China managed to isolate itself, to a great degree, from the prolonged recession that gripped the United States. Government mandates to steer production output inward, and stimulate domestic consumption, infrastructure development, and industrial growth helped the country adjust when U.S. imports began to run dry, bringing greater balance to imports and exports.
Europe’s more recent financial crisis, however, has had a greater sting. It became China’s foremost trading partner, responsible for 25 percent of all exports. Now there is concern that Chinese economic contraction—natural or orchestrated—will have a major impact on smaller Asian countries that rely heavily on exports, especially to the mainland.
While U.S. companies are still heavily invested in China, machinations in play are slowly drawing interest to other boutique sourcing options.
“Higher wage rates along China’s east coast, escalating fuel costs, and an ongoing shift in favor of fast, agile supply chains that avoid inventory carrying costs and enable quick responses to market conditions will yield two important results,” says George Brown, CEO and co-founder of Blue Canyon Partners, a Chicago consultancy.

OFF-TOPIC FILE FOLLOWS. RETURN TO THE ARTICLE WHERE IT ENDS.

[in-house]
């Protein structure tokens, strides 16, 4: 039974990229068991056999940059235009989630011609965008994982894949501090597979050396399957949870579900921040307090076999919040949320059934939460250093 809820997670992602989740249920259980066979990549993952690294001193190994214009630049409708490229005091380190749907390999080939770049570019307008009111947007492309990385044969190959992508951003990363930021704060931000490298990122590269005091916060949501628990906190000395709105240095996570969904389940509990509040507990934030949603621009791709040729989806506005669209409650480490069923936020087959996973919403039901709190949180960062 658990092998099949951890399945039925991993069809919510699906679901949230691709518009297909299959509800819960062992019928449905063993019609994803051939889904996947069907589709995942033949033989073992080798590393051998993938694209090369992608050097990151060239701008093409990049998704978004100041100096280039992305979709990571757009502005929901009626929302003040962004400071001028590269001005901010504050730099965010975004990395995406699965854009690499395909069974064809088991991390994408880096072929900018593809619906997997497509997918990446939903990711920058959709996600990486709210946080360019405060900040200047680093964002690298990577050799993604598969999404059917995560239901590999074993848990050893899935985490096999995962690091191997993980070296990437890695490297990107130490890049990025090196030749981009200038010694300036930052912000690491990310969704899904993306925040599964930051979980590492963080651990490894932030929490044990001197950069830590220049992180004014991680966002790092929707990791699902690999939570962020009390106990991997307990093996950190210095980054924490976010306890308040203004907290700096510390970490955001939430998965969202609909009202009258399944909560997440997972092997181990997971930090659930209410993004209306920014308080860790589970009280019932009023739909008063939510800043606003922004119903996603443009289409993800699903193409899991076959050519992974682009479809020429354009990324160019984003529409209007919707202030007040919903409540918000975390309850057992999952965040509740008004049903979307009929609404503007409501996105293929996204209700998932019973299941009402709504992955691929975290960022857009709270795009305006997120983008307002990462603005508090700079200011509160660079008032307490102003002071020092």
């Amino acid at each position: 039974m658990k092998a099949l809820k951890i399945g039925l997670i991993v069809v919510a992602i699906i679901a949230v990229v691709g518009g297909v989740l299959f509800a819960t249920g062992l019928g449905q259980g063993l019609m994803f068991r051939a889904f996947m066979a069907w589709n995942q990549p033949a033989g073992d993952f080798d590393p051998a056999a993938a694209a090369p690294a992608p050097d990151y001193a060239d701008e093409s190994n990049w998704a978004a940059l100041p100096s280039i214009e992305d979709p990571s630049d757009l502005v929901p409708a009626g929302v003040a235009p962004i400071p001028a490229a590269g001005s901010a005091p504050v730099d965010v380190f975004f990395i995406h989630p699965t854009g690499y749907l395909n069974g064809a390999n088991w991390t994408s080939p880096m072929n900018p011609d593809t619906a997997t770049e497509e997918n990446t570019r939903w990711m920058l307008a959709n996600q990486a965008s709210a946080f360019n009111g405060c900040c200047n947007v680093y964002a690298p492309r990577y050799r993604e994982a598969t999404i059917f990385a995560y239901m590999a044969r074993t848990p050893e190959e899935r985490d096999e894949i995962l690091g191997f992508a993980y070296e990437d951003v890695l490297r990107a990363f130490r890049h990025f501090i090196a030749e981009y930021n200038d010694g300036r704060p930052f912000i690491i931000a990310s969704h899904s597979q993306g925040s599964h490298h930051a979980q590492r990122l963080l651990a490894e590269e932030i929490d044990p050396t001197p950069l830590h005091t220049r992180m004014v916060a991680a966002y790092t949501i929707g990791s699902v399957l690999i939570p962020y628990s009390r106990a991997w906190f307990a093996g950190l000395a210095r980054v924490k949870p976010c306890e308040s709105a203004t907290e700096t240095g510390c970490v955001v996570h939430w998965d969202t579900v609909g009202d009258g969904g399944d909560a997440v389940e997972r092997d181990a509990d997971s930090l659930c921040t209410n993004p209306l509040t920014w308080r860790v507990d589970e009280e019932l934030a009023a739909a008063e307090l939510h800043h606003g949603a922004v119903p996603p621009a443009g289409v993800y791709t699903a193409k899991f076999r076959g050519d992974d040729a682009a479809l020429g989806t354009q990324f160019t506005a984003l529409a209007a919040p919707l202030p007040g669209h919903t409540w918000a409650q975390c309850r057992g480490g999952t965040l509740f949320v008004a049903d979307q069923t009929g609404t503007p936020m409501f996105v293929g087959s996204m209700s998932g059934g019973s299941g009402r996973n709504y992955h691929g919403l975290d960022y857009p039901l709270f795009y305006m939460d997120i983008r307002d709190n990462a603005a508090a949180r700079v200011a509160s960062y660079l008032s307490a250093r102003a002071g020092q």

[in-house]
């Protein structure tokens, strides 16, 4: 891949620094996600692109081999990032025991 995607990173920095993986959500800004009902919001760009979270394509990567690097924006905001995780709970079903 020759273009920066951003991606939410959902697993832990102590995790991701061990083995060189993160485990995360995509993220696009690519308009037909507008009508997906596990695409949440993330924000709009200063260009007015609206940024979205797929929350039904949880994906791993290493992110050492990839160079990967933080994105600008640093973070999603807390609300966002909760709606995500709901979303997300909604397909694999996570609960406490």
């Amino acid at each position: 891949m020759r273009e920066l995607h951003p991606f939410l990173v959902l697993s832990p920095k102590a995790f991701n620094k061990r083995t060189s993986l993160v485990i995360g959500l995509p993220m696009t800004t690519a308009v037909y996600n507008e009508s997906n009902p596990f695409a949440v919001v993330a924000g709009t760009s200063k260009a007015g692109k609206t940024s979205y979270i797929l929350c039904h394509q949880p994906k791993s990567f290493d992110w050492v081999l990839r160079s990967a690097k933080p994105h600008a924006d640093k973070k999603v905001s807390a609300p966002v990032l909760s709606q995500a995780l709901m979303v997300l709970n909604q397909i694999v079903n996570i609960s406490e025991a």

“First, more of China’s manufacturing will move to the western part of the country, a remote region where labor costs remain relatively low and logistics infrastructure is less developed.
“Second, production will shift to other countries,” Brown continues. “In some cases, it will move back to North America, which creates an opportunity for Mexico to capture business. In other cases, the shift will be to alternate low-cost Asian locations, such as Vietnam and Thailand.”
This manufacturing migration has been occurring in China and elsewhere in Asia over the past few years, as countries slowly evolve their economies.
“China has a 50-year runway to get from third- to second-world, then another 50 years from second- to first-world—much like Hong Kong’s transition from low-tech apparel to high-tech products, and now financial services,” says David Morgan, CEO of Pleasanton, Calif.-based third-party logistics provider D.W. Morgan.
“Vietnam’s low-cost labor is now highly regarded, and coastal Chinese cities such as Shenzhen and Shanghai have become second-world,” he adds. “They want to consume want they are making.”
Asia’s transformation is also changing the way global companies look at export growth opportunities. It used to be a continent of 3.5 billion workers; now it has 3.5 billion consumers.